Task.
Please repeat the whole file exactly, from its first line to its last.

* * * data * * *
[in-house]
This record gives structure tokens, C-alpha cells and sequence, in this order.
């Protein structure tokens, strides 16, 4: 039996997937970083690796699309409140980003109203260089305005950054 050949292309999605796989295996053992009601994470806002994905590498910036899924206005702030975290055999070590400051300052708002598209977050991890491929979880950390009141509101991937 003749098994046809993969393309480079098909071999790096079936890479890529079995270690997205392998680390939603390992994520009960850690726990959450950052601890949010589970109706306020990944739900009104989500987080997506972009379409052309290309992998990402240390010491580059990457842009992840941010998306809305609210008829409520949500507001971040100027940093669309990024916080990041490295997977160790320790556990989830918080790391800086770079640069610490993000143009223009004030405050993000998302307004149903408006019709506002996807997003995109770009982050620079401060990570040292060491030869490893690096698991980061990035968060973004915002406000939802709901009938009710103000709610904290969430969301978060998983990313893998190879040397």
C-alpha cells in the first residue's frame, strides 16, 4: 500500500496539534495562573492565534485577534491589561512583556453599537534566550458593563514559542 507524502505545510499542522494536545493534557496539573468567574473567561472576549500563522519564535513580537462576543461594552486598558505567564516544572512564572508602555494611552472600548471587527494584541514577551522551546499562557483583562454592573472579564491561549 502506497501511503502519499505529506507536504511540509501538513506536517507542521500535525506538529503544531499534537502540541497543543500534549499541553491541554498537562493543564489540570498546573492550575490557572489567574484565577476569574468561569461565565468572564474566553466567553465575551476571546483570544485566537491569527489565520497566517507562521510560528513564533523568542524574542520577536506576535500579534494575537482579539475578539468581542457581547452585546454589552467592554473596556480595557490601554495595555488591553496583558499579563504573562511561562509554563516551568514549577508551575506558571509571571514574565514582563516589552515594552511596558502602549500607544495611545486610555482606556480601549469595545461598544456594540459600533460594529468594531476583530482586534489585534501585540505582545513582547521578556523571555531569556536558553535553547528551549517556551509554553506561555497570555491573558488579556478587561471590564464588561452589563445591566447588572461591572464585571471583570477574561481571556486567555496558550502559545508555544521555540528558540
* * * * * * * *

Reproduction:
[in-house]
This record gives structure tokens, C-alpha cells and sequence, in this order.
């Protein structure tokens, strides 16, 4: 039996997937970083690796699309409140980003109203260089305005950054 050949292309999605796989295996053992009601994470806002994905590498910036899924206005702030975290055999070590400051300052708002598209977050991890491929979880950390009141509101991937 003749098994046809993969393309480079098909071999790096079936890479890529079995270690997205392998680390939603390992994520009960850690726990959450950052601890949010589970109706306020990944739900009104989500987080997506972009379409052309290309992998990402240390010491580059990457842009992840941010998306809305609210008829409520949500507001971040100027940093669309990024916080990041490295997977160790320790556990989830918080790391800086770079640069610490993000143009223009004030405050993000998302307004149903408006019709506002996807997003995109770009982050620079401060990570040292060491030869490893690096698991980061990035968060973004915002406000939802709901009938009710103000709610904290969430969301978060998983990313893998190879040397």
C-alpha cells in the first residue's frame, strides 16, 4: 500500500496539534495562573492565534485577534491589561512583556453599537534566550458593563514559542 507524502505545510499542522494536545493534557496539573468567574473567561472576549500563522519564535513580537462576543461594552486598558505567564516544572512564572508602555494611552472600548471587527494584541514577551522551546499562557483583562454592573472579564491561549 502506497501511503502519499505529506507536504511540509501538513506536517507542521500535525506538529503544531499534537502540541497543543500534549499541553491541554498537562493543564489540570498546573492550575490557572489567574484565577476569574468561569461565565468572564474566553466567553465575551476571546483570544485566537491569527489565520497566517507562521510560528513564533523568542524574542520577536506576535500579534494575537482579539475578539468581542457581547452585546454589552467592554473596556480595557490601554495595555488591553496583558499579563504573562511561562509554563516551568514549577508551575506558571509571571514574565514582563516589552515594552511596558502602549500607544495611545486610555482606556480601549469595545461598544456594540459600533460594529468594531476583530482586534489585534501585540505582545513582547521578556523571555531569556536558553535553547528551549517556551509554553506561555497570555491573558488579556478587561471590564464588561452589563445591566447588572461591572464585571471583570477574561481571556486567555496558550502559545508555544521555540528558540